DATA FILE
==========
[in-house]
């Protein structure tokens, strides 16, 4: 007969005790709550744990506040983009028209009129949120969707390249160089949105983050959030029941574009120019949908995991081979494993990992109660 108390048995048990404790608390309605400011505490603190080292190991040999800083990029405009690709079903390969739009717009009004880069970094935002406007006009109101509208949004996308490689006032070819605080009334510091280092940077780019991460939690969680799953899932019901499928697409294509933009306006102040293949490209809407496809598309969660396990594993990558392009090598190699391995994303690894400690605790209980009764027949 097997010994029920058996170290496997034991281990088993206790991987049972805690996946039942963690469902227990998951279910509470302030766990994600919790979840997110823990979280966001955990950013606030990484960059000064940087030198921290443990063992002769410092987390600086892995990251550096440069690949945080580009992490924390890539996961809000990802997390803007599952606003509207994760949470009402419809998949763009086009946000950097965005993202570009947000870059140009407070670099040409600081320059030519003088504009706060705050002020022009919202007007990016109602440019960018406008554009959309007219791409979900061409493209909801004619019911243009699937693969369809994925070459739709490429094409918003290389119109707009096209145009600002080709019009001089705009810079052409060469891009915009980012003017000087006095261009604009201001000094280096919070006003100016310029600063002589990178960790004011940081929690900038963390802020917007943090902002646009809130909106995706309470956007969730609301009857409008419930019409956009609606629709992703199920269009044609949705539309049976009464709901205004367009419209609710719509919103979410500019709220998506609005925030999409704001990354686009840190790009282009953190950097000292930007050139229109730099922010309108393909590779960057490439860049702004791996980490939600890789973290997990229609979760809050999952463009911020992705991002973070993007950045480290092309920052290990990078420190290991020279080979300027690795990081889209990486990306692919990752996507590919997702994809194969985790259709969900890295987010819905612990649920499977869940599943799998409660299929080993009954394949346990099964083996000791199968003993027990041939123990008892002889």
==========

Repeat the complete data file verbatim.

[in-house]
């Protein structure tokens, strides 16, 4: 007969005790709550744990506040983009028209009129949120969707390249160089949105983050959030029941574009120019949908995991081979494993990992109660 108390048995048990404790608390309605400011505490603190080292190991040999800083990029405009690709079903390969739009717009009004880069970094935002406007006009109101509208949004996308490689006032070819605080009334510091280092940077780019991460939690969680799953899932019901499928697409294509933009306006102040293949490209809407496809598309969660396990594993990558392009090598190699391995994303690894400690605790209980009764027949 097997010994029920058996170290496997034991281990088993206790991987049972805690996946039942963690469902227990998951279910509470302030766990994600919790979840997110823990979280966001955990950013606030990484960059000064940087030198921290443990063992002769410092987390600086892995990251550096440069690949945080580009992490924390890539996961809000990802997390803007599952606003509207994760949470009402419809998949763009086009946000950097965005993202570009947000870059140009407070670099040409600081320059030519003088504009706060705050002020022009919202007007990016109602440019960018406008554009959309007219791409979900061409493209909801004619019911243009699937693969369809994925070459739709490429094409918003290389119109707009096209145009600002080709019009001089705009810079052409060469891009915009980012003017000087006095261009604009201001000094280096919070006003100016310029600063002589990178960790004011940081929690900038963390802020917007943090902002646009809130909106995706309470956007969730609301009857409008419930019409956009609606629709992703199920269009044609949705539309049976009464709901205004367009419209609710719509919103979410500019709220998506609005925030999409704001990354686009840190790009282009953190950097000292930007050139229109730099922010309108393909590779960057490439860049702004791996980490939600890789973290997990229609979760809050999952463009911020992705991002973070993007950045480290092309920052290990990078420190290991020279080979300027690795990081889209990486990306692919990752996507590919997702994809194969985790259709969900890295987010819905612990649920499977869940599943799998409660299929080993009954394949346990099964083996000791199968003993027990041939123990008892002889």